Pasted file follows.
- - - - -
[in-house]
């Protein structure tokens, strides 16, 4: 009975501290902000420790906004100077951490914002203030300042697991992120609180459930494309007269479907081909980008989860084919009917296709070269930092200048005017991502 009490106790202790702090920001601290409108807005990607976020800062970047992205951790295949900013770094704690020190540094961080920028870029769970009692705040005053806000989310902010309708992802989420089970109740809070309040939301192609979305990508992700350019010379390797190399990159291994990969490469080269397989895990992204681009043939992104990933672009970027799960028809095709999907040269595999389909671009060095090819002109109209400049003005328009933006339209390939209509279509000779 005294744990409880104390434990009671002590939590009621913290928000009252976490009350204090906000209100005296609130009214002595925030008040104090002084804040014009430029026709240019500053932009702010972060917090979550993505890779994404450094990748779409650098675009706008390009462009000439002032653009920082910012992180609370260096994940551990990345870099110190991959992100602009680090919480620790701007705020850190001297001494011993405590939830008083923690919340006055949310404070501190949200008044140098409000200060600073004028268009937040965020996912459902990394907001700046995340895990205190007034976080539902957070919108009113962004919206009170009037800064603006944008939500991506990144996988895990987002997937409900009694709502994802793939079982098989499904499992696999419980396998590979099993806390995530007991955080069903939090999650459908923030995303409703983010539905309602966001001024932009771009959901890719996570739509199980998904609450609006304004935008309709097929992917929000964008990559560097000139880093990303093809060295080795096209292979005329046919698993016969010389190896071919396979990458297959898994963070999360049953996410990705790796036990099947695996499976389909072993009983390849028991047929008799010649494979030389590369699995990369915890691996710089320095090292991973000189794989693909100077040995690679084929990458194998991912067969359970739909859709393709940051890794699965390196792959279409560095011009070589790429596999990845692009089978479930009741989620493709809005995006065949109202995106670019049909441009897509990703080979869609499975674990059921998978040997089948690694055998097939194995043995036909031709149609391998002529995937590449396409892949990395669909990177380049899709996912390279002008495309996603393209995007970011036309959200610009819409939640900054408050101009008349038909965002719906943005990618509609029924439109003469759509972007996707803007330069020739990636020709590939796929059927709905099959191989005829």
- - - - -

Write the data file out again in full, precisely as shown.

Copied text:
[in-house]
């Protein structure tokens, strides 16, 4: 009975501290902000420790906004100077951490914002203030300042697991992120609180459930494309007269479907081909980008989860084919009917296709070269930092200048005017991502 009490106790202790702090920001601290409108807005990607976020800062970047992205951790295949900013770094704690020190540094961080920028870029769970009692705040005053806000989310902010309708992802989420089970109740809070309040939301192609979305990508992700350019010379390797190399990159291994990969490469080269397989895990992204681009043939992104990933672009970027799960028809095709999907040269595999389909671009060095090819002109109209400049003005328009933006339209390939209509279509000779 005294744990409880104390434990009671002590939590009621913290928000009252976490009350204090906000209100005296609130009214002595925030008040104090002084804040014009430029026709240019500053932009702010972060917090979550993505890779994404450094990748779409650098675009706008390009462009000439002032653009920082910012992180609370260096994940551990990345870099110190991959992100602009680090919480620790701007705020850190001297001494011993405590939830008083923690919340006055949310404070501190949200008044140098409000200060600073004028268009937040965020996912459902990394907001700046995340895990205190007034976080539902957070919108009113962004919206009170009037800064603006944008939500991506990144996988895990987002997937409900009694709502994802793939079982098989499904499992696999419980396998590979099993806390995530007991955080069903939090999650459908923030995303409703983010539905309602966001001024932009771009959901890719996570739509199980998904609450609006304004935008309709097929992917929000964008990559560097000139880093990303093809060295080795096209292979005329046919698993016969010389190896071919396979990458297959898994963070999360049953996410990705790796036990099947695996499976389909072993009983390849028991047929008799010649494979030389590369699995990369915890691996710089320095090292991973000189794989693909100077040995690679084929990458194998991912067969359970739909859709393709940051890794699965390196792959279409560095011009070589790429596999990845692009089978479930009741989620493709809005995006065949109202995106670019049909441009897509990703080979869609499975674990059921998978040997089948690694055998097939194995043995036909031709149609391998002529995937590449396409892949990395669909990177380049899709996912390279002008495309996603393209995007970011036309959200610009819409939640900054408050101009008349038909965002719906943005990618509609029924439109003469759509972007996707803007330069020739990636020709590939796929059927709905099959191989005829």